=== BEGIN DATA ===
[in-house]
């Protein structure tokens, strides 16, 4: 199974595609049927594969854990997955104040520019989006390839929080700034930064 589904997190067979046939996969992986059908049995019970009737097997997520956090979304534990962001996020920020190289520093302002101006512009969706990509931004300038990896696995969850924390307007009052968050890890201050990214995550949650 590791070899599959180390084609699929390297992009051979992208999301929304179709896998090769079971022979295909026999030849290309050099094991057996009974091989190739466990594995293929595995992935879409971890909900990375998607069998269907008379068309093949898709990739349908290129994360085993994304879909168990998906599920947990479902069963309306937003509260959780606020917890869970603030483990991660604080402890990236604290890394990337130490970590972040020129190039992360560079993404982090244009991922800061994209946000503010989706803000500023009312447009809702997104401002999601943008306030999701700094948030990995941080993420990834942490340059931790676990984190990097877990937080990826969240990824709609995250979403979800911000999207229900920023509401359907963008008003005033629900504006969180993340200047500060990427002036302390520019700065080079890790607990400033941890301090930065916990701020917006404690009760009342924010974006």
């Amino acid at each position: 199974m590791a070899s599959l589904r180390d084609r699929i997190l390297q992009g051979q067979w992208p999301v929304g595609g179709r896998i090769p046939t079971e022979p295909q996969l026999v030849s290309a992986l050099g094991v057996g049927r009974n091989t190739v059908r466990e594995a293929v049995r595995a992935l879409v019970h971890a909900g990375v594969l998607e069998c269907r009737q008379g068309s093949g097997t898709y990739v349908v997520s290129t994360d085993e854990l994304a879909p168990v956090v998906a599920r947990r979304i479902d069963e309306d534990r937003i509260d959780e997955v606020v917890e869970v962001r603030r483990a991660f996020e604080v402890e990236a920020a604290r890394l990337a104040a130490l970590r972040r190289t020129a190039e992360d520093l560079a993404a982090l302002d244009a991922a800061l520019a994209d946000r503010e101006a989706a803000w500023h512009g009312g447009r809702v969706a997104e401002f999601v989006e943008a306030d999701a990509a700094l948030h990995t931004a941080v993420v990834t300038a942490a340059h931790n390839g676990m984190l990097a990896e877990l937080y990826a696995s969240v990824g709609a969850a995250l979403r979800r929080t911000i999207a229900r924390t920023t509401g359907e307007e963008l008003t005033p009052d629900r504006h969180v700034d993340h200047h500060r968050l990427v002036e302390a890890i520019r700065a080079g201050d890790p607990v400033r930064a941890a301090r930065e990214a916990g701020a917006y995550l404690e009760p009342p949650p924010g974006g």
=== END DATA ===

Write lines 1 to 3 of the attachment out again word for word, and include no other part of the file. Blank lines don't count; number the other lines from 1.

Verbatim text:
[in-house]
């Protein structure tokens, strides 16, 4: 199974595609049927594969854990997955104040520019989006390839929080700034930064 589904997190067979046939996969992986059908049995019970009737097997997520956090979304534990962001996020920020190289520093302002101006512009969706990509931004300038990896696995969850924390307007009052968050890890201050990214995550949650 590791070899599959180390084609699929390297992009051979992208999301929304179709896998090769079971022979295909026999030849290309050099094991057996009974091989190739466990594995293929595995992935879409971890909900990375998607069998269907008379068309093949898709990739349908290129994360085993994304879909168990998906599920947990479902069963309306937003509260959780606020917890869970603030483990991660604080402890990236604290890394990337130490970590972040020129190039992360560079993404982090244009991922800061994209946000503010989706803000500023009312447009809702997104401002999601943008306030999701700094948030990995941080993420990834942490340059931790676990984190990097877990937080990826969240990824709609995250979403979800911000999207229900920023509401359907963008008003005033629900504006969180993340200047500060990427002036302390520019700065080079890790607990400033941890301090930065916990701020917006404690009760009342924010974006």
């Amino acid at each position: 199974m590791a070899s599959l589904r180390d084609r699929i997190l390297q992009g051979q067979w992208p999301v929304g595609g179709r896998i090769p046939t079971e022979p295909q996969l026999v030849s290309a992986l050099g094991v057996g049927r009974n091989t190739v059908r466990e594995a293929v049995r595995a992935l879409v019970h971890a909900g990375v594969l998607e069998c269907r009737q008379g068309s093949g097997t898709y990739v349908v997520s290129t994360d085993e854990l994304a879909p168990v956090v998906a599920r947990r979304i479902d069963e309306d534990r937003i509260d959780e997955v606020v917890e869970v962001r603030r483990a991660f996020e604080v402890e990236a920020a604290r890394l990337a104040a130490l970590r972040r190289t020129a190039e992360d520093l560079a993404a982090l302002d244009a991922a800061l520019a994209d946000r503010e101006a989706a803000w500023h512009g009312g447009r809702v969706a997104e401002f999601v989006e943008a306030d999701a990509a700094l948030h990995t931004a941080v993420v990834t300038a942490a340059h931790n390839g676990m984190l990097a990896e877990l937080y990826a696995s969240v990824g709609a969850a995250l979403r979800r929080t911000i999207a229900r924390t920023t509401g359907e307007e963008l008003t005033p009052d629900r504006h969180v700034d993340h200047h500060r968050l990427v002036e302390a890890i520019r700065a080079g201050d890790p607990v400033r930064a941890a301090r930065e990214a916990g701020a917006y995550l404690e009760p009342p949650p924010g974006g």